We also found an association between higher TSF, a surrogate of body fat, and greater survival in MHD patients. In a previous 30-month longitudinal prospective study of 535 MHD patients, low total body fat percentage was an independent risk factor for poor survival, although the more obese patients had a higher prevalence of diabetes mellitus (20). More importantly, a decline in body fat over a 6-month period was associated with twice the death risk of those patients who had an increase in body fat (20). Thus, in contrast to the general population, fat mass seems to be protective in dialysis patients. However, it is not clear whether fat confers better survival benefits compared with muscle mass. In this study, we found that the association of high MAMC with greater survival is seen with both low and high TSF, as shown in Table 5. Hence, muscle mass may possibly be more important than peripheral body fat mass in predicting survival, consistent with the hypothesis by Beddhu et al. (11) that “if fat is good, muscle is better.”
A previous study indicated a stronger and more significant correlation between BMI and fat mass than between BMI and LBM in CKD patients at stages 3 to 5 (48). Hence, many previous studies assumed that the protective effect of BMI on mortality in MHD patients is related to fat mass and not LBM or muscle (20,48,49). We found a trend between higher peripheral fat mass, reflected by higher TSF and lower mortality, whereas we found a relatively consistent and graded association between higher muscle mass, reflected by MAMC and greater survival, as shown in Figure 2. In agreement with these findings, Marckmann (50) scored MHD patients according to relative body weight, serum transferrin, MAMC, and TSF and found that dialysis patients with a poor nutritional status had increased mortality. Beddhu et al. (11) found that the protective effect of BMI in the MHD population is conferred to those patients with elevated muscle mass, reflected by higher urinary creatinine before the initiation of dialysis therapy. Araujo et al. (51) found that higher MAMC is predictive of a lower death hazard ratio in MHD patients. Honda et al. (52) showed that protein energy wasting, even in overweight dialysis patients, was associated with higher mortality. Finally, Huang et al. (53) recently examined the Hemodialysis Study data and found that lower MAMC and low peripheral fat mass were associated with higher all-cause mortality in MHD patients. However, inflammatory cytokines were not measured and hence were not adjusted for in the Hemodialysis Study analyses, nor was the MAMC validated against DEXA. To our knowledge, our study is the only large cohort study with such comprehensive measures of nutritional status and inflammation indicating survival benefits of muscle mass, which is also associated with greater QoL.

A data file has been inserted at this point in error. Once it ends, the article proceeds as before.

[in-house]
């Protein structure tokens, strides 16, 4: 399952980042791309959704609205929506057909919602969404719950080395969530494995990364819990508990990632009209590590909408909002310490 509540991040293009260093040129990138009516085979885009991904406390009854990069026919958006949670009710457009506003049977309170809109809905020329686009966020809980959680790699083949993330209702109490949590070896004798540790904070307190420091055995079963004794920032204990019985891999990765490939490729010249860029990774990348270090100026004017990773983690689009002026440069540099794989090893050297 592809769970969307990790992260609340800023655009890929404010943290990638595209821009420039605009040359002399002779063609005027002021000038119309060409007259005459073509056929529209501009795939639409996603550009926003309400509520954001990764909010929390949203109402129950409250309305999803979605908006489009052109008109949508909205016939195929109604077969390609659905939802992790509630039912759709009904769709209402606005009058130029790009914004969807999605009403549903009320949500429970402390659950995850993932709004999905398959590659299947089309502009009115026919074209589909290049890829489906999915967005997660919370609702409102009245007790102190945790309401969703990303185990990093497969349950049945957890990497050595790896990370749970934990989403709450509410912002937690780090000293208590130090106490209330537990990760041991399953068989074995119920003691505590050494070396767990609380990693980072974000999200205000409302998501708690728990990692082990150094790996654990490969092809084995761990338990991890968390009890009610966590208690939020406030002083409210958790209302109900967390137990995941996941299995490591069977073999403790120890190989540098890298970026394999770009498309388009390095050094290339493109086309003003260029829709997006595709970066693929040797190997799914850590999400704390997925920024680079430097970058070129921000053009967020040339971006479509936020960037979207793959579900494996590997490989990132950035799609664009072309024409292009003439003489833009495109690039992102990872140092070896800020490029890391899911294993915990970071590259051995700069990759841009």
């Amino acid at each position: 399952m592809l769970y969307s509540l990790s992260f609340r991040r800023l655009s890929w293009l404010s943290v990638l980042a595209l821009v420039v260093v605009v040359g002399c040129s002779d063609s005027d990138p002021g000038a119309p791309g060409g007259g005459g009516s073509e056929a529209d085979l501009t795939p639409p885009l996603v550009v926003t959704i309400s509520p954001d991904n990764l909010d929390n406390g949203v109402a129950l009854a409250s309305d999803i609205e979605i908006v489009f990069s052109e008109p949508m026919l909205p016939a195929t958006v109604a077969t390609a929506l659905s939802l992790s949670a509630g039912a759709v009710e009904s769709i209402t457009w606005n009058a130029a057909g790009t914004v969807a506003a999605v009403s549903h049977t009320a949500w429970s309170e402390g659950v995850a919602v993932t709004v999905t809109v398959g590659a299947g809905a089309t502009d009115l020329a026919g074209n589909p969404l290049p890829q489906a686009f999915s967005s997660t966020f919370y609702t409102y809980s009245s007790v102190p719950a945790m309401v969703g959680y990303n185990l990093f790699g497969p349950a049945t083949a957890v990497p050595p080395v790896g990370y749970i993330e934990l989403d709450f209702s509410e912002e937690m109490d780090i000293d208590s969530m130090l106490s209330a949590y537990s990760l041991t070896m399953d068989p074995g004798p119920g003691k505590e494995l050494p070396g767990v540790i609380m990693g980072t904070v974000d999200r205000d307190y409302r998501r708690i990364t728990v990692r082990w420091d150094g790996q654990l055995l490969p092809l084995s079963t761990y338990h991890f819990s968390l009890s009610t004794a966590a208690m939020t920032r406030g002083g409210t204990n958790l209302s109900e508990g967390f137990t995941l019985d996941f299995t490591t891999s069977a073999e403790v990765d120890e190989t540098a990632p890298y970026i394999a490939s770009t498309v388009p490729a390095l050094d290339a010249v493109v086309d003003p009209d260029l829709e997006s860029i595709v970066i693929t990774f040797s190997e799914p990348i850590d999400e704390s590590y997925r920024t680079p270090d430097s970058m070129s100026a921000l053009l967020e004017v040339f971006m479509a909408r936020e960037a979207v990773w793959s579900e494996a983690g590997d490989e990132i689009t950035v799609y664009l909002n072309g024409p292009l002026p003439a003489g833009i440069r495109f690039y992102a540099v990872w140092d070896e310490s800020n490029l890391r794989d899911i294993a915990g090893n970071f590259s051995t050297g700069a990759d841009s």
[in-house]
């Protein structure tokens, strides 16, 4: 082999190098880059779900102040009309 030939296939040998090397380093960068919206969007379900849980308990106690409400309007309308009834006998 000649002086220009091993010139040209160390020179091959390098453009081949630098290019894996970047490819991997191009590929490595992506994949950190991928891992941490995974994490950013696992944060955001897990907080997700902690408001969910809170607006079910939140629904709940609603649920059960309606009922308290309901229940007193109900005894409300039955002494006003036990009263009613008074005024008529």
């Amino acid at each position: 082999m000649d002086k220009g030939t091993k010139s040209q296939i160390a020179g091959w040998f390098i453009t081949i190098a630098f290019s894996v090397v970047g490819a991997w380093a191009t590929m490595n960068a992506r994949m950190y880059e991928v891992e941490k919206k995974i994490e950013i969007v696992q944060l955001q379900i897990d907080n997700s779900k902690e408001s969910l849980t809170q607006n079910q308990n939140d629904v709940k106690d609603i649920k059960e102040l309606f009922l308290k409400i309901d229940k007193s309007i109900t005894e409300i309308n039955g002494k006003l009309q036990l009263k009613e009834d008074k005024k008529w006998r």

There are several potential reasons why muscle mass may be associated with survival (53). First, lower muscle mass may reflect poor nutritional status (54). In our study, MHD patients with lower MAMC exhibited lower values of nutritional markers such as BMI, biceps and triceps skinfolds, total fat mass, and serum concentrations of prealbumin and creatinine (Table 1). Second, low muscle mass may reflect higher levels of or unopposed inflammation, because muscle may confer anti-inflammatory effects in MHD patients (52). However, in our study, low muscle mass was not correlated with lower inflammatory markers (Table 1), and the association of MAMC and mortality was largely independent of MICS including its inflammatory components, whereas the survival advantage of higher peripheral fat or TSF was mitigated after adjustment for MICS. Third, uremic toxins may distribute in the muscle mass compartment (53). Higher muscle mass is correlated with higher non–edema-related body water (55), which can dilute the circulating toxins and cytokines, so that patients with lower muscle mass may have a higher concentration of uremic toxins. Fourth, an increased muscle mass is associated with physical activity and exercise training (56). Exercise can improve arterial stiffness in MHD patients (57), and arterial stiffness is an independent predictor of cardiovascular disease and death in MHD patients (58,59). Higher muscle mass associated with exercise may improve insulin resistance, which is another independent predictor of mortality in dialysis patients (60).